Now, more than ever EP is another step in the Zombies' never-ending development

7.3

Reviewed By Thomas Herron

Flatbush has exploded in terms of popularity since 2018, dropping an album of the year candidate then with Vacation in Hell and spotlighting on one of the best collective projects in years on Beast Coast’s Escape From New York.


The Zombies have shown tremendous project-to-project growth from their mixtape days and even through Escape from New York and the trio’s opposing styles have become their greatest strength. Each project seems to showcase a new discovery amongst the trio, a different lead in terms of sound, or the constant improvement of each rappers prior weaknesses.


Even on a 6 song ep, the Zombies’ range is on full display, showcasing their ability to manipulate their sound to fit different subgenres from the Meechy Darko-led sound on “quicksand” to the Erik-led melody of “Blessings.”


The combination of innovative production and melody, largely driven by Erik’s production and sound, with the energy and bounce Juice adds to a track is topped off by Meechy’s impassioned and breath-taking bars.


Meechy’s voice is one of his biggest appeals, but at times it can even take away from the reality that his verses are always extremely complex and delivered with an energy lacking in the hip hop world today. Meechy sounds like he’s flattening his lungs at times just to get his bars out, and that passion and energy has for the first time truly carried over to the delivery of Juice and Erik.


Hitting lead-off on “iamlegend,” Meechy’s gritty and overwhelming energy immediately grabs the listener to set-up for Juice’s different method of attack for the beat. Even though the EP is short, the fact that Flatbush is a group of three individually talented artists allows their songs to flip and change constantly so that the listener never loses attention.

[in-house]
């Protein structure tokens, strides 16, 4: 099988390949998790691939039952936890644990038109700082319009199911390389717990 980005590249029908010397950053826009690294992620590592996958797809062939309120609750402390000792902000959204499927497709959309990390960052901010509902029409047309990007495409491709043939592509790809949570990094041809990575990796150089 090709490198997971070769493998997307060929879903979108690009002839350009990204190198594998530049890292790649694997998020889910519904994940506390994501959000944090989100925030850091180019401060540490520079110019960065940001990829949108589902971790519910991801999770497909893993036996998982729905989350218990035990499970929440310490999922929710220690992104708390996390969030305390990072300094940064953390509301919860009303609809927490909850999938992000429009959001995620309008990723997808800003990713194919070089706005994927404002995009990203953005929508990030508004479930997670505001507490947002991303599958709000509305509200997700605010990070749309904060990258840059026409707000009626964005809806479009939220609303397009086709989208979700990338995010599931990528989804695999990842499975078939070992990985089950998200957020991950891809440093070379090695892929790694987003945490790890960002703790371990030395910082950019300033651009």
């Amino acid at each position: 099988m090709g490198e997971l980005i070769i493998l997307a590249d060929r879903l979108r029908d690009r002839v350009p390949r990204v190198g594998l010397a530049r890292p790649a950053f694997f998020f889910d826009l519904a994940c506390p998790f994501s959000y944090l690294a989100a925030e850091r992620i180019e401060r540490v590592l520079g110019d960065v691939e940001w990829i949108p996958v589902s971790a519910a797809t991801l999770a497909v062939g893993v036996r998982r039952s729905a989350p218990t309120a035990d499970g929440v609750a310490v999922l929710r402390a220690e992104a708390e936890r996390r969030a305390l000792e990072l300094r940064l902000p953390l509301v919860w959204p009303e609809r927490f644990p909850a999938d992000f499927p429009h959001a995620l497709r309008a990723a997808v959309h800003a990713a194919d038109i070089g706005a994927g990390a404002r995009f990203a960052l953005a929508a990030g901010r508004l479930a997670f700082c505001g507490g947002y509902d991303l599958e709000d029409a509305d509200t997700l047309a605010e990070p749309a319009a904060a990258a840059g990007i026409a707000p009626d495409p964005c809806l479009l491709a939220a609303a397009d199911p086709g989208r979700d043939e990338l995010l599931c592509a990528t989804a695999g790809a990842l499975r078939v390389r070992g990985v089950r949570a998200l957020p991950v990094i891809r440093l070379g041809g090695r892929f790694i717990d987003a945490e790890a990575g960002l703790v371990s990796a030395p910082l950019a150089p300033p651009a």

“Quicksand” showcases how the grittiness of Meechy’s sound can be molded to be so deceivingly melodic, allowing him to relay the same level of energy and emotion as when he’s just rapping his ass off in a more personal context and leaving it all on track.


Flatbush never fails to incorporate every aspect of music that the listener could possibly search for through the project, mastering their own melodic ability and innovation, as well as their delivery and the complexity of the rhymes, all while managing for their songs to successfully display the emotions and energies they intended.


Six songs for their first solo project since 2018, for a group of three artists, is naturally a bit disappointing but the attention to detail in composition is always evident and perfectly balancing of the three’s individual sounds, allowing for a consistent enough sound to show these aren’t necessarily just album cuts.


The Zombies get misconstrued as drug rap too often due to the depth of production, their constant energy and obviously songs titled things like “Herb” help to perpetuate that, but the group never fails to stay true to self in their content, constantly infusing impassioned bars with not only unorthodox flows but deep emotion.


The continued development of Erik as the driver for the melody of Flatbush has allowed for them to all become more experimental with their own tones and sounds to display emotion more effectively. Along with the core hip hop driven sound of Meechy and Juice’s constant hype and eagerness on track, the possibilities for the trio are endless and this project serves as an exciting preview of what’s to come with their next LP. 


Being a 6 song EP is it's obvious weakness and some of the songs are pointed towards certain types of listening more than typical for the Zombies, but the cohesiveness and overall versatility make every FBZ drop a must-listen.

Primetimejournal.com

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